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Mother of Redeemed Humanity

Sunday, August 15, 2010
Readings: Revelation 11:19, 12:1-6,10; Psalm 44; 1 Corinthians 15:20-26; Luke 1:39-56

A glorious reflectionElizabeth calls Mary “the mother of my Lord”, and her use of the word ‘Lord’ is significant because it refers to God, the Lord whom Mary praises in her ‘Magnificat’. And so, every time we pray the ‘Hail Mary’, we repeat the words of both Gabriel and Elizabeth, and we echo Elizabeth’s greeting when we call Mary “Mother of God”. But it’s not because Mary is Mother of God that we celebrate today’s feast. No, we celebrate Mary’s Assumption, when “the ever Virgin Mary, having completed the course of her earthly life, was assumed body and soul into heavenly glory” because Mary is ‘Mother of Man’, the Mother of Humanity.

Jesus Christ, after all, is not just “true God from true God”, but also true man, fully human. And the defining characteristic of humanity is to be a unity of rational soul-and-body. The human body, then, is ensouled, and it is sacred from conception to the grave. And so, when we speak of Christ becoming human, we say that “the Word became flesh, and dwelt among us”. The eternal Word took his flesh from the Virgin Mary, fashioning a body for himself in her womb, with a human face that is in her image and likeness. And so, although Mary is called ‘Mother of God’, she is also rightly called ‘Mother of Man’, since she is Mother of Jesus Christ who is true man, the second Adam.

St Paul alludes to this in the second reading. Sin and death affect all human beings because Adam stood for humanity. Christ became Man so that he could represent humankind, uniting humanity to his divinity. By his love and obedience even to the point of death on the Cross, Christ overturned the disobedience of Adam. So, by his Incarnation and death, Jesus redeemed humanity, and became a second Adam who gives us life because as God-Man he was victorious over death. As Paul says, Christ is the first to rise from the dead. But all human beings will share in his victory “in their proper order”. And the first after Christ to experience the resurrection of the flesh is Our Lady.

If we look at our first reading, it is interesting to note that the writer of the Apocalypse models Mary after the first Mother of Humanity. Like Eve in Genesis, she is called ‘Woman’, and she is subject to the pangs of childbirth. So, Mary fully shares our human condition. However, she is surrounded by heavenly signs: the sun, stars, and the moon, and these speak of her union with God through grace, and her heavenly destiny. So, if Christ is the second Adam, then the second Eve is Mary, because she is, as I’ve suggested, the Mother of Man. But she is not the Mother of fallen humanity, as Eve was. No. She is the Mother of true man.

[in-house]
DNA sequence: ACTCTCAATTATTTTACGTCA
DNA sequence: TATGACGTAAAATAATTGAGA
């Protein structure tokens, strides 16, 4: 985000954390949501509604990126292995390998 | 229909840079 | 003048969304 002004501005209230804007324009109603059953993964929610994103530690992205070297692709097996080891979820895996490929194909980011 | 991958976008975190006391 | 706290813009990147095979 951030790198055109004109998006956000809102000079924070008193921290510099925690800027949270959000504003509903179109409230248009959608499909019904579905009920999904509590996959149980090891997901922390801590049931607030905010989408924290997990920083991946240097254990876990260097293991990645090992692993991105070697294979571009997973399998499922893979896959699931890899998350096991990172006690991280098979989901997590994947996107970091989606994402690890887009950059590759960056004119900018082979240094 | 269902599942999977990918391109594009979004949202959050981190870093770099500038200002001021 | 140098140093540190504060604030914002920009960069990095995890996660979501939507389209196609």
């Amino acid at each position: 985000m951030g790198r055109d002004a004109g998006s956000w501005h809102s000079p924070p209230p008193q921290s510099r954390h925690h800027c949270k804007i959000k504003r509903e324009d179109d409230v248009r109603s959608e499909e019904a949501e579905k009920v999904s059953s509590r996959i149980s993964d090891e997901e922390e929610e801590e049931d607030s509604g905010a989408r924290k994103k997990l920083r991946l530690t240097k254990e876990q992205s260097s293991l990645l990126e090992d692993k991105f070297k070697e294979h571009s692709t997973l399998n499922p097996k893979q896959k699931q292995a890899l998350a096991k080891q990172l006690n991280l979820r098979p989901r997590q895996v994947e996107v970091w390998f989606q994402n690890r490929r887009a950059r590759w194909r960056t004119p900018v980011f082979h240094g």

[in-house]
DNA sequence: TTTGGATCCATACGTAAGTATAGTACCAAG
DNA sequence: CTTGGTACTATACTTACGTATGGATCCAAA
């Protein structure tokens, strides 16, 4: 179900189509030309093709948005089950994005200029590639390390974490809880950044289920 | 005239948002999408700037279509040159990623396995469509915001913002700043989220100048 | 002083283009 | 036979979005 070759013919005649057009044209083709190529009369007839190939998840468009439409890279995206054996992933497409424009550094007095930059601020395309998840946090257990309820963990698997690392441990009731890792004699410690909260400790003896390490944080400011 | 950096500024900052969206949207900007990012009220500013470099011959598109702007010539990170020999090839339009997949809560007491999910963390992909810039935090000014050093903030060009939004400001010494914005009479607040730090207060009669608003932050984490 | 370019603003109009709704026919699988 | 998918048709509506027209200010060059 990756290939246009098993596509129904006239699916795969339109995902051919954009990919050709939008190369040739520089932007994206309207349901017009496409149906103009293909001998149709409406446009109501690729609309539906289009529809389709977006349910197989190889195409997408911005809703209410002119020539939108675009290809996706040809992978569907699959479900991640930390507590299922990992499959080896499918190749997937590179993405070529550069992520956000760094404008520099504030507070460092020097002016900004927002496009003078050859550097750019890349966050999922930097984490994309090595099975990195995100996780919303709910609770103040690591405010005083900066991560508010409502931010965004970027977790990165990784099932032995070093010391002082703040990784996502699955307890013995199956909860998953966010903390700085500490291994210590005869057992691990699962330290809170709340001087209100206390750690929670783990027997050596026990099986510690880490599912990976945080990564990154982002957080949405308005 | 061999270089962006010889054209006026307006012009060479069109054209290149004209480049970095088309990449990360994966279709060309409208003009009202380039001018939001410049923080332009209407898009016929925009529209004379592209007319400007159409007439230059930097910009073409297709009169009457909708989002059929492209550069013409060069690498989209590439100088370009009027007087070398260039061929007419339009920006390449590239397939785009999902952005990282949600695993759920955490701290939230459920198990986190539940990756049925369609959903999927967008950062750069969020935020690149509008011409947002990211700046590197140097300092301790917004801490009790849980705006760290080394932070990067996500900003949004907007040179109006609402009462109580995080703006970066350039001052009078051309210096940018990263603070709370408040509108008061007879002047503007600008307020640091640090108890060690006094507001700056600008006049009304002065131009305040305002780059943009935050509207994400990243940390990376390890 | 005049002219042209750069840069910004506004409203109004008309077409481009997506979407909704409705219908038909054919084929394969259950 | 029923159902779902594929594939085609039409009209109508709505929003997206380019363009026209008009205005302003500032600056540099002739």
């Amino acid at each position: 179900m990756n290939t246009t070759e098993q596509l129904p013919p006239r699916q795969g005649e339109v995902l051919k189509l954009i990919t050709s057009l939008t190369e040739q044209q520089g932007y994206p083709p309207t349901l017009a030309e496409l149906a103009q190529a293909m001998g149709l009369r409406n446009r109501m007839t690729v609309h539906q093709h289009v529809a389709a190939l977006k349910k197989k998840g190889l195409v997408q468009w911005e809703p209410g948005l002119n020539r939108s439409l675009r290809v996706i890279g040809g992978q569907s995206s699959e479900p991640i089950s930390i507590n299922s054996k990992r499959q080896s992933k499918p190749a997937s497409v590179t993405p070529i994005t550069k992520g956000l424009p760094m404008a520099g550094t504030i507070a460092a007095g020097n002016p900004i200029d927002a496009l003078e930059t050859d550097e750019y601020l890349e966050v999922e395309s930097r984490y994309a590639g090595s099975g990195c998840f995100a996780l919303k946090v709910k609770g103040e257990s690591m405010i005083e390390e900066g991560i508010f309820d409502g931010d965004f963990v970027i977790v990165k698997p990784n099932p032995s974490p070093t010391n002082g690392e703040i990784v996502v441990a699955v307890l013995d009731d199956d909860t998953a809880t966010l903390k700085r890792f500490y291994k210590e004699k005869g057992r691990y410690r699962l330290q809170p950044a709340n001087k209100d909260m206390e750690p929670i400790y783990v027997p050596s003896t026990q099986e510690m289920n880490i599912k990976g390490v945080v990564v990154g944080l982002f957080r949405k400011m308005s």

What does it mean to be truly human? It is sometimes said that to err is human, but actually to sin is to be less-than-human because sin de-humanizes us and deforms us, and we fail to be truly made in the image of God. It is Christ, the second Adam who restores the beauty of the image of God in us. By his grace, he remakes us in his image as true man, and the first person to receive this grace in its fullness is Mary, who is thus immaculate and all beautiful. This is why she can be called the Mother of true man: we mean that Mary is the Mother of Redeemed Humanity, of all people who are united to Christ in baptism, and who are promised a share in his divine life. In short, Mary is called ‘Mother of the Church’.

Dormition of the Virgin MaryAs Mother of the Church, then, Mary is our Mother, and she is the first in the Church to benefit from Christ’s promises. She is the first to receive the grace of divine adoption, so in today's psalm she is called ‘daughter’. And today we celebrate that she is the first to rise body and soul into heaven to be with God. So, the eternal life that was promised to her by her adoption as a child of God, a sharer in the divine life, was fulfilled at the end of her earthly life. So too with us … When our earthly life is ended, we hope that the promise given to us in baptism will be fulfilled by God’s grace, so that we too will be assumed body and soul into heavenly glory!

Sometimes people speak as if heaven is a place for spirits only, or we might be tempted to think that we are souls trapped in bodies. Our society today often shows a contempt for the human body, or it uses it as a sex object, or treats it as a commodity. Drug abuse, pornography and prostitution, embryonic stem-cell research, the sale of human organs, and so on, are all examples of the denigration of the body, and ultimately of the human person.

But our faith teaches, and this feast reminds us, that the resurrection of the dead will take place in the flesh, and so we should revere the human body. As the Church Father Tertullian said: Caro cardo salutis: “the flesh is the hinge of salvation”. We believe in God who is creator of the flesh. We believe in the Word made flesh in order to redeem the flesh. We believe in the resurrection of the flesh, which is the fulfillment of both the creation and the redemption of the flesh. Therefore, we celebrate Our Lady’s Assumption because this event is the fulfillment of God’s promise to redeemed humanity. So, it is because Mary is ‘Mother of Man’ that we celebrate this feast.

As we wait for God’s promise to be fulfilled in us, waiting for the resurrection of our flesh, let us make the words of our Mother to be our own words, since what God has done for Mary, he will also do for us: “My soul proclaims the greatness of the Lord and my spirit exults in God my saviour; because he has looked upon his lowly servant. Yes, from this day forward, all generations will call me blessed, for the Almighty has done great things for me”!

Lawrence Lew OP


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